Students will have some prior knowledge about what living things need. However, they need to understand how the sun is needed to make food for the plant. Also, keep in mind the students do not have a wealth of knowledge about the scientific method. As a result, this lesson is a guided inquiry investigation. The entire class will be provided a lab sheet for recording their own responses in order to become familiar with the scientific method.
The students observe the plant for a week.
In the weekly newsletter, I ask parents to donate two of the same green leafy plants. This allows parents to share in science investigations.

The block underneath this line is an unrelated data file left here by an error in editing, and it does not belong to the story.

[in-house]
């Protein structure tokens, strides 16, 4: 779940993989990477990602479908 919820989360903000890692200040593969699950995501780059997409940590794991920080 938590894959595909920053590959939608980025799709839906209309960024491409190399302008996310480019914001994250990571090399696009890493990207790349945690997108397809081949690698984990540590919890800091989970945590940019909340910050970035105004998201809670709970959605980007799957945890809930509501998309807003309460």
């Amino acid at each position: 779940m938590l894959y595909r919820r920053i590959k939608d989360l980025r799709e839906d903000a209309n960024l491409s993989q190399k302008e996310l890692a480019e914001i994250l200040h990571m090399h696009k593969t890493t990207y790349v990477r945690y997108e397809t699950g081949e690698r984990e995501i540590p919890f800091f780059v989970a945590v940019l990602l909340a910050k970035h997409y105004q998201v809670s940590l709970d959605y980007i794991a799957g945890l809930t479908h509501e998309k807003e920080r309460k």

- 2 shoes boxes
- 2 identical plants
- black construction paper
- measuring cup
- centimeter ruler
- lab sheet
- tap water
- plant lab sheet
- Venn diagram
At students' desks, they listen to a song about what plants need to survive. They are invited to sing along. Singing helps stimulate my students' thinking and assists my auditory learners. Singing also helps them retain content.
After the video plays, students are asked: What are the five things that plants need to survive; and how is each thing imperative to survival? They are encouraged to talk in complete sentences. This helps my students become better communicators and writers.
While students are sitting at their desks, I inform them as a whole class that they will plan and conduct an investigation to determine if plants need sunlight and water to grow,NGSS 2-LS2-1.